Millions of years ago, the area where Valtiberina is located today was a huge lake which, following tectonic upheavals, dried up, giving way to the area that can be seen today.
The Valtiberina was a borderland between the Umbrian and Etruscan populations, but among all is to the Romans that we owe the development of various connections and a series of infrastructures that we can still see today.
The Romans thought about investing in this territory given the presence of the Tiber River, which is useful for irrigating the fields and for powering the energy needed for the millstones of the mills built along the course.
The Valtiberina, in fact, is characterized by very fertile fields that allowed excellent agricultural production, such as the cultivation of wheat, which was then harvested and ground in the mills that were located along the waterways of the valley, to produce flour, which was then used to make bread.
Given the presence of hilly terrain, the Romans also decided to develop the cultivation of arboreal plants, that is how the cultivation of vines and olives in the Upper Tiber Valley was born.
Over time, the Valtiberina has become the crossroads of various culinary traditions, namely the Tuscan, Umbrian and Marche regions. All three of these regions have deep peasant roots, which are reflected in the choice of ingredients and in the typical dishes that today can be tasted in the numerous farmhouses, restaurants and bars of the area.
In a typical menu of Valtiberina there is never a shortage of pasta which is one of the most famous dishes. In Valtiberina in mid 19th century was founded of the first pasta making plants in the world, still located in the city of Sansepolcro. Other specialties of the area are certainly the cheeses, wine and olive oil which are the basis of the local food and tradition.
It was in this place rich in history and traditions that we decided to put the basement of our dream Ad Originem.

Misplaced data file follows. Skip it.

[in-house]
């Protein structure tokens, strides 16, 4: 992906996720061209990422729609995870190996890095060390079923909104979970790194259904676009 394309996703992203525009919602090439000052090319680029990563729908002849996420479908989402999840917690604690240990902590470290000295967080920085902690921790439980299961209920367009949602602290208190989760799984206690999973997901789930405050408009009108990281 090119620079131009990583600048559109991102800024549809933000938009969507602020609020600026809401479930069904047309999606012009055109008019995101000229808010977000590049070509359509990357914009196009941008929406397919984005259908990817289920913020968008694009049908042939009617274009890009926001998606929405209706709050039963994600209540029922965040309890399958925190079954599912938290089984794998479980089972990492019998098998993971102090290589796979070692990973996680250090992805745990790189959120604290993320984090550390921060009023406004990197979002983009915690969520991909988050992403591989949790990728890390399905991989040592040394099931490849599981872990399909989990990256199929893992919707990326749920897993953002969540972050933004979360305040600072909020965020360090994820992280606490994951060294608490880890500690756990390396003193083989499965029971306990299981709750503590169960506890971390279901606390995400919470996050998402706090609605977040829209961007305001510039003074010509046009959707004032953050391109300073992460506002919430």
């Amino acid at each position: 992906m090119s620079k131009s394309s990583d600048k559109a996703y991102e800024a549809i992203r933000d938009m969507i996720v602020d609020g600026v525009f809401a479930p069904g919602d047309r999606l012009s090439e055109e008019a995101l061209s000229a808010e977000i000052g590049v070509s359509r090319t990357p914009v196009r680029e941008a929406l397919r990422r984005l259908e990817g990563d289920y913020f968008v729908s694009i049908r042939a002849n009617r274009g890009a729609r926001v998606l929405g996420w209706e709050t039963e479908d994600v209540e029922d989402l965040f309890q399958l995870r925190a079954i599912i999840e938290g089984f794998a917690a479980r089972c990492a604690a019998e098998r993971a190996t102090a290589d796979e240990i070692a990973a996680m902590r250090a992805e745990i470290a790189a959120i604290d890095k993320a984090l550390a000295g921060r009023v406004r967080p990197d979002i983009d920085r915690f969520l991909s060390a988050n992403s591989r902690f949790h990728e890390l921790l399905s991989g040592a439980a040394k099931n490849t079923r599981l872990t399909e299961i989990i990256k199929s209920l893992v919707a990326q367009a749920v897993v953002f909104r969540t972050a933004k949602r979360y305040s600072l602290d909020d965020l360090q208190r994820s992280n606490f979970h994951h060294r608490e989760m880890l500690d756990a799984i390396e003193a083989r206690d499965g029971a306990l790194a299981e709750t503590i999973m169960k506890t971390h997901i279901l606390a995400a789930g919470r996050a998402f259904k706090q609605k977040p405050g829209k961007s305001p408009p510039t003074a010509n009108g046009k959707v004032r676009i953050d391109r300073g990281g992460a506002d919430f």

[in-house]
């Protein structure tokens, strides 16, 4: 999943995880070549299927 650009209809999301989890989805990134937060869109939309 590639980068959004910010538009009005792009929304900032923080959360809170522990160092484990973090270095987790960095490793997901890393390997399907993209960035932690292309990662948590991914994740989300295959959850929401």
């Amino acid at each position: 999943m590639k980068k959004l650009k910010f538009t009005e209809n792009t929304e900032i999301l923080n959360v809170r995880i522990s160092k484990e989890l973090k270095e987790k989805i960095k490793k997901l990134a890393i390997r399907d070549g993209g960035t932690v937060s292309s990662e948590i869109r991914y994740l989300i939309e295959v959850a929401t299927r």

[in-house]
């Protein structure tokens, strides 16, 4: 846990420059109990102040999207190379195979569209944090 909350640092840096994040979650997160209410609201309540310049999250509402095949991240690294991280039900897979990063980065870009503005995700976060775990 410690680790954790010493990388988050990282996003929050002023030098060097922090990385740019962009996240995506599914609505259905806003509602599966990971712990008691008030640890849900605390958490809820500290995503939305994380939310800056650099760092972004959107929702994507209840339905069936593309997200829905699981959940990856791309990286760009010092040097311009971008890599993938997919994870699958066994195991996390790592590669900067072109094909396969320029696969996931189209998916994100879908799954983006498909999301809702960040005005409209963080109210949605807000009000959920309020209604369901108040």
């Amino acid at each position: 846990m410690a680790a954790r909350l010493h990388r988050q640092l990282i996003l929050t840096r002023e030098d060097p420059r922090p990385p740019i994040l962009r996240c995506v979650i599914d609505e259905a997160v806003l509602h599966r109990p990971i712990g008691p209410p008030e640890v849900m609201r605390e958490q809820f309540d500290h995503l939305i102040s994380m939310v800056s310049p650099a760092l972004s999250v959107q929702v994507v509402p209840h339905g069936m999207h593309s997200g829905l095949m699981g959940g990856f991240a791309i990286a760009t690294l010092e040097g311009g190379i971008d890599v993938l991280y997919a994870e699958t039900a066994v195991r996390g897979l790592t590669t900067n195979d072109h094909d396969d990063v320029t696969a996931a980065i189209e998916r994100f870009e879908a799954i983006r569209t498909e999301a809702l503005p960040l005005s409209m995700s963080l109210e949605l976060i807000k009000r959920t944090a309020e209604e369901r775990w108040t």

Oil in Roman times played a very fundamental role.
It was not only used as a condiment or as a food substance, but was also heavily used for the production of balms and perfumed oils for body care.
Given the considerable demand for this product, the Romans cultivated the olive tree very intensively, almost like today, in fact in some texts Columella talks about it and said that they were placed in the row at a distance of 3 m each from the other.
In Roman times, breeding was very popular. In fact, many historical texts speak of the famous transhumances that farmers did in the spring season, to bring the cattle to the hills and mountains and in the autumn to return to the valley.
The breeders of the time did not limit themselves to raising animals for meat consumption, but rather, they also produced dairy products such as cheese.
The Romans took the winemaking techniques from the Greeks and the Etruscans, improving them. In fact, already at that time, during the winemaking process, the drink was cut with other sugary substances such as honey, to facilitate the fermentation of sugars and increasing the alcohol content. Between the end of the first century and the beginning of the second century B.C., the wines transported by the Tiber, coming not only from the Upper Tiber areas, but also those from the rest of Umbria, covered 25% of those marketed in Rome itself.
In Roman times, agricultural production throughout the Upper Tiber Valley was mainly characterized by the traditional one of wheat. From the second century B.C. wheat was mainly used in the production of leavened bread which assumed a very important role in society. In modern times, the production of pasta spread, which in the Upper Tiber Valley found its maximum expression with the Buitoni family, which from the second half of the nineteenth century gave life to one of the first pasta making plants in the world.